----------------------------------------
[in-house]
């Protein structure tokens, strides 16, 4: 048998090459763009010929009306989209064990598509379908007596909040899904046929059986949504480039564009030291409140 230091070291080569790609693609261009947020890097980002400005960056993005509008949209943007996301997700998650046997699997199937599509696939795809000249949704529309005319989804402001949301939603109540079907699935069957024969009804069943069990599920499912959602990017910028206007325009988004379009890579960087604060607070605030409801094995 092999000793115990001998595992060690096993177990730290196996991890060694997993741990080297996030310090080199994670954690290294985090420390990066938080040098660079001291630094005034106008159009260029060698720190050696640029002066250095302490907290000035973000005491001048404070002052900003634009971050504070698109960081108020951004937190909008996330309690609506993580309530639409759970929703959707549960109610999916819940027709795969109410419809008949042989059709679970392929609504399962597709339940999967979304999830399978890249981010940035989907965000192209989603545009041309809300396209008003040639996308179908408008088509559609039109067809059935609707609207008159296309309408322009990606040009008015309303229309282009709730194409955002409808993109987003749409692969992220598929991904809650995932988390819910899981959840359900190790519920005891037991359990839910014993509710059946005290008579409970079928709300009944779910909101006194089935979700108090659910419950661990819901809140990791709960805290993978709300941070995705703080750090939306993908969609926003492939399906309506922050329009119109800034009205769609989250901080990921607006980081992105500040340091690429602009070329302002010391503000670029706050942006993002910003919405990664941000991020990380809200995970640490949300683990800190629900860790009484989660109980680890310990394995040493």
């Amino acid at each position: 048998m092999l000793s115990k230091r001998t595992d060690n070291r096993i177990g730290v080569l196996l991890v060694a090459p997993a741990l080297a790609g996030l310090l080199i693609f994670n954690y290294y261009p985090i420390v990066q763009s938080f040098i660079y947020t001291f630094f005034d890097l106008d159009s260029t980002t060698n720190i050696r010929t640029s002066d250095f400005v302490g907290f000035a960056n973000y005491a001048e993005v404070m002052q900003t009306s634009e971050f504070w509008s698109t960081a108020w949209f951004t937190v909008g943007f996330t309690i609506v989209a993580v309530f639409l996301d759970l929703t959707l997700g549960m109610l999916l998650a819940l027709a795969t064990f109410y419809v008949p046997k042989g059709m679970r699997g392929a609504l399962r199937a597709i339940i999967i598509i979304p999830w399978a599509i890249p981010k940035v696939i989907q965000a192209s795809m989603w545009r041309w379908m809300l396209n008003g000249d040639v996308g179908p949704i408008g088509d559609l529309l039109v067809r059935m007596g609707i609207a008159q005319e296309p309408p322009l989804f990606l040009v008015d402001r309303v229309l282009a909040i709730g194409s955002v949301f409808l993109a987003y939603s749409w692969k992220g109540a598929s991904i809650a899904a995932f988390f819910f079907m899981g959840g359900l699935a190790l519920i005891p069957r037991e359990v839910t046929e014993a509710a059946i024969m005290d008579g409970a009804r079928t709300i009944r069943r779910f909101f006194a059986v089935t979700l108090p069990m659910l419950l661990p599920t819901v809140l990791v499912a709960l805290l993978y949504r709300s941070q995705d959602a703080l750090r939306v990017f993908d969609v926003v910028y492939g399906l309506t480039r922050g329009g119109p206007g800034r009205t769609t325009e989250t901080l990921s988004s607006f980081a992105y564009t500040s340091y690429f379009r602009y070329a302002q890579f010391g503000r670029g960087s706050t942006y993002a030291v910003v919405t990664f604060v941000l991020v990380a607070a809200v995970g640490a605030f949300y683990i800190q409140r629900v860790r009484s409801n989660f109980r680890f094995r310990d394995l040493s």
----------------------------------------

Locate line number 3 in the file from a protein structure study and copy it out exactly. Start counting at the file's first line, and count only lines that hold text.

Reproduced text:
């Amino acid at each position: 048998m092999l000793s115990k230091r001998t595992d060690n070291r096993i177990g730290v080569l196996l991890v060694a090459p997993a741990l080297a790609g996030l310090l080199i693609f994670n954690y290294y261009p985090i420390v990066q763009s938080f040098i660079y947020t001291f630094f005034d890097l106008d159009s260029t980002t060698n720190i050696r010929t640029s002066d250095f400005v302490g907290f000035a960056n973000y005491a001048e993005v404070m002052q900003t009306s634009e971050f504070w509008s698109t960081a108020w949209f951004t937190v909008g943007f996330t309690i609506v989209a993580v309530f639409l996301d759970l929703t959707l997700g549960m109610l999916l998650a819940l027709a795969t064990f109410y419809v008949p046997k042989g059709m679970r699997g392929a609504l399962r199937a597709i339940i999967i598509i979304p999830w399978a599509i890249p981010k940035v696939i989907q965000a192209s795809m989603w545009r041309w379908m809300l396209n008003g000249d040639v996308g179908p949704i408008g088509d559609l529309l039109v067809r059935m007596g609707i609207a008159q005319e296309p309408p322009l989804f990606l040009v008015d402001r309303v229309l282009a909040i709730g194409s955002v949301f409808l993109a987003y939603s749409w692969k992220g109540a598929s991904i809650a899904a995932f988390f819910f079907m899981g959840g359900l699935a190790l519920i005891p069957r037991e359990v839910t046929e014993a509710a059946i024969m005290d008579g409970a009804r079928t709300i009944r069943r779910f909101f006194a059986v089935t979700l108090p069990m659910l419950l661990p599920t819901v809140l990791v499912a709960l805290l993978y949504r709300s941070q995705d959602a703080l750090r939306v990017f993908d969609v926003v910028y492939g399906l309506t480039r922050g329009g119109p206007g800034r009205t769609t325009e989250t901080l990921s988004s607006f980081a992105y564009t500040s340091y690429f379009r602009y070329a302002q890579f010391g503000r670029g960087s706050t942006y993002a030291v910003v919405t990664f604060v941000l991020v990380a607070a809200v995970g640490a605030f949300y683990i800190q409140r629900v860790r009484s409801n989660f109980r680890f094995r310990d394995l040493s």